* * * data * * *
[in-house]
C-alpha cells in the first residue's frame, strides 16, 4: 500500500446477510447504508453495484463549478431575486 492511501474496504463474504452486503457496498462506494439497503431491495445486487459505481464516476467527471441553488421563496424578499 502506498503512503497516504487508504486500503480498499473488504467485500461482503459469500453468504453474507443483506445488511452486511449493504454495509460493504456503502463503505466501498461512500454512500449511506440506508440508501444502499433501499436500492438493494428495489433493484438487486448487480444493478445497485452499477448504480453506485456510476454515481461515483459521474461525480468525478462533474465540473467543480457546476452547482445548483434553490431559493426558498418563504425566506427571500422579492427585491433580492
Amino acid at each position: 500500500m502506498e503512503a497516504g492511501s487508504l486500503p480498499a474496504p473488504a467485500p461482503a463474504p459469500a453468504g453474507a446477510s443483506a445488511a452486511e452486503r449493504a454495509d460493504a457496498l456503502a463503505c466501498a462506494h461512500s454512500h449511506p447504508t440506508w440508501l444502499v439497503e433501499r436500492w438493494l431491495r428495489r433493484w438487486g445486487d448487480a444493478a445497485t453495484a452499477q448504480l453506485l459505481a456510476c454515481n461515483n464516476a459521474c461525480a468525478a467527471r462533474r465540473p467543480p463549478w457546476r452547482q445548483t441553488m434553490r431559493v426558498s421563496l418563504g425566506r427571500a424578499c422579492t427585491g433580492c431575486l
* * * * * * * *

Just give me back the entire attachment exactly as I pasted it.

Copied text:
[in-house]
C-alpha cells in the first residue's frame, strides 16, 4: 500500500446477510447504508453495484463549478431575486 492511501474496504463474504452486503457496498462506494439497503431491495445486487459505481464516476467527471441553488421563496424578499 502506498503512503497516504487508504486500503480498499473488504467485500461482503459469500453468504453474507443483506445488511452486511449493504454495509460493504456503502463503505466501498461512500454512500449511506440506508440508501444502499433501499436500492438493494428495489433493484438487486448487480444493478445497485452499477448504480453506485456510476454515481461515483459521474461525480468525478462533474465540473467543480457546476452547482445548483434553490431559493426558498418563504425566506427571500422579492427585491433580492
Amino acid at each position: 500500500m502506498e503512503a497516504g492511501s487508504l486500503p480498499a474496504p473488504a467485500p461482503a463474504p459469500a453468504g453474507a446477510s443483506a445488511a452486511e452486503r449493504a454495509d460493504a457496498l456503502a463503505c466501498a462506494h461512500s454512500h449511506p447504508t440506508w440508501l444502499v439497503e433501499r436500492w438493494l431491495r428495489r433493484w438487486g445486487d448487480a444493478a445497485t453495484a452499477q448504480l453506485l459505481a456510476c454515481n461515483n464516476a459521474c461525480a468525478a467527471r462533474r465540473p467543480p463549478w457546476r452547482q445548483t441553488m434553490r431559493v426558498s421563496l418563504g425566506r427571500a424578499c422579492t427585491g433580492c431575486l